Fire rated doors are used in buildings to prevent the passage of fire and smoke between two compartments or areas. They are used as a passive means of protecting people and property from fires.
Doors and frames are given a fire-resistance rating after extensive testing by the Underwriters Laboratory in the United States, or another testing agency in other countries. Once tested, the door and frame receive a label that describes the amount of time the component is expected to provide protection when exposed to fire. When combined, all of the components of the door form an assembly that protects the opening. For this reason, all components of the door must include a rating label, including the door panel, the door frame, locksets, gaskets, hinges, and door protection plates.
A permanent label is attached to the door panel and the door frame, usually on the hinge side of both. Most other components have a UL symbol formed or stamped into the material to identify that they meet the UL requirements.
Local codes should be reviewed, but in general, rated doors must be self-closing and must have a positive latch. There are also limits to the size of glazing in the door, the width of gaps between door panels, the height of the door under-cut, and the size of air transfer grilles.
Chart of Door Ratings and UL Labels
|UL Label||Rating||Rating||Max. Glass Area|
|A||3 HR||180 MIN||100 square inches per leaf|
|B||1 1/2 HR||90 MIN||100 square inches per leaf|
|C||3/4 HR||45 MIN||1296 square inches per lite|
|D||1 1/2 HR||90 MIN||Refer to local codes|
|E||3/4 HR||45 MIN||Refer to local codes|
|1/3 HR||20 MIN||1296 square inches per lite|
UL Labels D and E are for exterior doors that are subject to fire hazards from the outside of the door.
Required Door Ratings Based on Partition Rating
The required door rating is based on the rating of the partition or barrier that the door is in. The table below provides an overview, but the building code should be referenced due to the complexity involved in determining the rating of the partition and the type of opening allowed. Table 716.5 in the International Building Code provides a detailed list of requirements. Local codes may vary.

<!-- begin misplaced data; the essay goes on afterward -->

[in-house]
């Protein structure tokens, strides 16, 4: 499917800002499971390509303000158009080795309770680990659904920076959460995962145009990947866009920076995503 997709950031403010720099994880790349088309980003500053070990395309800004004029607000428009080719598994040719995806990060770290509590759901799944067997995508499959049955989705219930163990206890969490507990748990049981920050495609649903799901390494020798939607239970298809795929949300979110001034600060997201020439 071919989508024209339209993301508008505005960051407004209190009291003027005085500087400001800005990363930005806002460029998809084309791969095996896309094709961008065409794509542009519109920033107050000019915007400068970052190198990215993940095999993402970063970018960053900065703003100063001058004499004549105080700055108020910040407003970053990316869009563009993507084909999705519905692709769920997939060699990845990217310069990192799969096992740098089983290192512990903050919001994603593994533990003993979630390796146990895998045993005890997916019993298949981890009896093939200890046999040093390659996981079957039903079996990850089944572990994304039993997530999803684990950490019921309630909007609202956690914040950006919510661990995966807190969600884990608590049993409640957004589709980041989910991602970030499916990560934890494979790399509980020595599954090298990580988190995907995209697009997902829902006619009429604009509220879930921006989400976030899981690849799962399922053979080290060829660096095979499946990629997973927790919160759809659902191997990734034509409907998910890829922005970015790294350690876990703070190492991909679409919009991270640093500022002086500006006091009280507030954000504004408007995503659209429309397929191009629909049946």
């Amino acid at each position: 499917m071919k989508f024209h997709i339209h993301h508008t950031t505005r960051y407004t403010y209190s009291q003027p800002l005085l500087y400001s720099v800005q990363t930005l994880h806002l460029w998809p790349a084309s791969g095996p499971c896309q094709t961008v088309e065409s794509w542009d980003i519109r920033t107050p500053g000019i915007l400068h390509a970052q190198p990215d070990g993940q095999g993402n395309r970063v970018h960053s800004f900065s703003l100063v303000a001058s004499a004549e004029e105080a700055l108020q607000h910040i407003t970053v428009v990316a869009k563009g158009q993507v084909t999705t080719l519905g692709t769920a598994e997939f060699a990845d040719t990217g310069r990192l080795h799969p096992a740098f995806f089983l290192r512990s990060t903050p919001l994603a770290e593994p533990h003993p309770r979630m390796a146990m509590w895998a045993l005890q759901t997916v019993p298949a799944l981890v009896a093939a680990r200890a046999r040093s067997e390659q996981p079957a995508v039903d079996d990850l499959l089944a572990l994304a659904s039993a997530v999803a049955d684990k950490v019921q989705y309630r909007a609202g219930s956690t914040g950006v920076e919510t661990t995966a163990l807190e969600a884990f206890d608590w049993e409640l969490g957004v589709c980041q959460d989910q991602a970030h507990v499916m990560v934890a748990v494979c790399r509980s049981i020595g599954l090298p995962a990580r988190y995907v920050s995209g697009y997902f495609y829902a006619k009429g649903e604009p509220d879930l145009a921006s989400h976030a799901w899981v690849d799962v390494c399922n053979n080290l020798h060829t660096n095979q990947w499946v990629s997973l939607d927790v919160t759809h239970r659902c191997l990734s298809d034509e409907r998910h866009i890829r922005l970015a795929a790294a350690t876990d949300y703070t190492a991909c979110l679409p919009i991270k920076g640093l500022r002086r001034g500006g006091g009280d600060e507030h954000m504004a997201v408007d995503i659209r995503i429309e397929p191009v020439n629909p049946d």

|Type of Wall Assembly||Wall Rating||Minimum Door Rating|
|Fire Wall / Fire Barrier||4 HR||180 MIN|
|Fire Wall / Fire Barrier||3 HR||180 MIN|
|Fire Wall / Fire Barrier||2 HR||90 MIN|
|Fire Wall / Fire Barrier||1 1/2 HR||90 MIN|
|Fire Barrier Having a 1 HR FRR*||1 HR||60 MIN|
|Other Fire Barriers||1 HR||45 MIN|
|Fire Partitions (Corridor Walls)||1 HR||20 MIN|
|Fire Partitions (Corridor Walls)||30 MIN||20 MIN|
|Other Fire Partitions (Non-Corridor Walls)||1 HR||45 MIN|
|Other Fire Partitions (Non-Corridor Walls)||30 MIN||20 MIN|
|Exterior Walls||3 HR||90 MIN|
|Exterior Walls||2 HR||90 MIN|
|Exterior Walls||1 HR||45 MIN|
|Smoke Barriers||1 HR||20 MIN|
Fire Rated Door Modifications
Field modifications of a fire rated door require specific knowledge of the codes and should be performed by a person certified to work on rated openings. NFPA 80 provides specific guidance on what can and cannot be done to a rated door. It is important to confirm that all new components have a label that matches the rating of the existing door and frame.
Fire Rated Door Annual Inspection
In the United States, NFPA 80 requires that fire rated doors be inspected each year to confirm that the door is in good condition and that all of the required components work as required. The building owner is responsible for having the inspections done by certified inspector and for maintaining proper records of the inspections.
Refer to the codes applicable to your specific jurisdiction for label or rating requirements.